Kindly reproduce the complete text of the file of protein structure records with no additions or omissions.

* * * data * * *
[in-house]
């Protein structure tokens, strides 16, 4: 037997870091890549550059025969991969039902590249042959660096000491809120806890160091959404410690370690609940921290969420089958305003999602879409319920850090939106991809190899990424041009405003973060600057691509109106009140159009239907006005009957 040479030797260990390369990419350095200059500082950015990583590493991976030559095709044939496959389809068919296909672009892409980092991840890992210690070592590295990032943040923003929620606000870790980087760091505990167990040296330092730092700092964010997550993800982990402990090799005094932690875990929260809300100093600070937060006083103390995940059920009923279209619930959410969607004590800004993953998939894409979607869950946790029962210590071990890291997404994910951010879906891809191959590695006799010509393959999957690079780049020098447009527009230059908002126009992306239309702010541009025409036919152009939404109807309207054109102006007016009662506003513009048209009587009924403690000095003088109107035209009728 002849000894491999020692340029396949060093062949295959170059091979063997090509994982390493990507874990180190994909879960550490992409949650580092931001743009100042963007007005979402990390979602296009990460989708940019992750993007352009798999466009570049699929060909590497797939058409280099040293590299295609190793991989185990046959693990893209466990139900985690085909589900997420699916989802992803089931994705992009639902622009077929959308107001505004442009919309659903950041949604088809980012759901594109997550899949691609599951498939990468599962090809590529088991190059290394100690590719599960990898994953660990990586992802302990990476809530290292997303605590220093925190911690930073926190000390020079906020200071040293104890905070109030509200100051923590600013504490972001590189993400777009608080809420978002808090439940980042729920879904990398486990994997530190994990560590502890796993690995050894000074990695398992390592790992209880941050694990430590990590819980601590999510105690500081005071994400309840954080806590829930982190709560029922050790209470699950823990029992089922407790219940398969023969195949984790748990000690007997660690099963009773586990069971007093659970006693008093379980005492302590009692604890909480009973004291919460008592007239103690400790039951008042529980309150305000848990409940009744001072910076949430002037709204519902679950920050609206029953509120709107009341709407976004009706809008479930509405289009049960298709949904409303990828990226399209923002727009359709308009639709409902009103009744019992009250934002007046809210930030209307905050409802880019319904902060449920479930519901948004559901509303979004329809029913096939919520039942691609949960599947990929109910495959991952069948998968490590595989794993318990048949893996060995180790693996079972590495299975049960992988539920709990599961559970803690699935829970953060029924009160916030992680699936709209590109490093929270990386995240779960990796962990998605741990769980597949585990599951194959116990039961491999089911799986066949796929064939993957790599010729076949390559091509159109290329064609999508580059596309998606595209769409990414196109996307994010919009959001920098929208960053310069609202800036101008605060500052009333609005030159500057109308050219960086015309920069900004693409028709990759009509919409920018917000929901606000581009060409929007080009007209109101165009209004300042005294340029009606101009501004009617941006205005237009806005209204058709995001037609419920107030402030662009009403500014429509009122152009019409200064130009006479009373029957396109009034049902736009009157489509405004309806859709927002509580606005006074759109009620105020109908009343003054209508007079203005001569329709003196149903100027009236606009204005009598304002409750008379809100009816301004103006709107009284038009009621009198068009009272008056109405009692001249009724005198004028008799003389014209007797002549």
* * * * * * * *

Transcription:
[in-house]
């Protein structure tokens, strides 16, 4: 037997870091890549550059025969991969039902590249042959660096000491809120806890160091959404410690370690609940921290969420089958305003999602879409319920850090939106991809190899990424041009405003973060600057691509109106009140159009239907006005009957 040479030797260990390369990419350095200059500082950015990583590493991976030559095709044939496959389809068919296909672009892409980092991840890992210690070592590295990032943040923003929620606000870790980087760091505990167990040296330092730092700092964010997550993800982990402990090799005094932690875990929260809300100093600070937060006083103390995940059920009923279209619930959410969607004590800004993953998939894409979607869950946790029962210590071990890291997404994910951010879906891809191959590695006799010509393959999957690079780049020098447009527009230059908002126009992306239309702010541009025409036919152009939404109807309207054109102006007016009662506003513009048209009587009924403690000095003088109107035209009728 002849000894491999020692340029396949060093062949295959170059091979063997090509994982390493990507874990180190994909879960550490992409949650580092931001743009100042963007007005979402990390979602296009990460989708940019992750993007352009798999466009570049699929060909590497797939058409280099040293590299295609190793991989185990046959693990893209466990139900985690085909589900997420699916989802992803089931994705992009639902622009077929959308107001505004442009919309659903950041949604088809980012759901594109997550899949691609599951498939990468599962090809590529088991190059290394100690590719599960990898994953660990990586992802302990990476809530290292997303605590220093925190911690930073926190000390020079906020200071040293104890905070109030509200100051923590600013504490972001590189993400777009608080809420978002808090439940980042729920879904990398486990994997530190994990560590502890796993690995050894000074990695398992390592790992209880941050694990430590990590819980601590999510105690500081005071994400309840954080806590829930982190709560029922050790209470699950823990029992089922407790219940398969023969195949984790748990000690007997660690099963009773586990069971007093659970006693008093379980005492302590009692604890909480009973004291919460008592007239103690400790039951008042529980309150305000848990409940009744001072910076949430002037709204519902679950920050609206029953509120709107009341709407976004009706809008479930509405289009049960298709949904409303990828990226399209923002727009359709308009639709409902009103009744019992009250934002007046809210930030209307905050409802880019319904902060449920479930519901948004559901509303979004329809029913096939919520039942691609949960599947990929109910495959991952069948998968490590595989794993318990048949893996060995180790693996079972590495299975049960992988539920709990599961559970803690699935829970953060029924009160916030992680699936709209590109490093929270990386995240779960990796962990998605741990769980597949585990599951194959116990039961491999089911799986066949796929064939993957790599010729076949390559091509159109290329064609999508580059596309998606595209769409990414196109996307994010919009959001920098929208960053310069609202800036101008605060500052009333609005030159500057109308050219960086015309920069900004693409028709990759009509919409920018917000929901606000581009060409929007080009007209109101165009209004300042005294340029009606101009501004009617941006205005237009806005209204058709995001037609419920107030402030662009009403500014429509009122152009019409200064130009006479009373029957396109009034049902736009009157489509405004309806859709927002509580606005006074759109009620105020109908009343003054209508007079203005001569329709003196149903100027009236606009204005009598304002409750008379809100009816301004103006709107009284038009009621009198068009009272008056109405009692001249009724005198004028008799003389014209007797002549």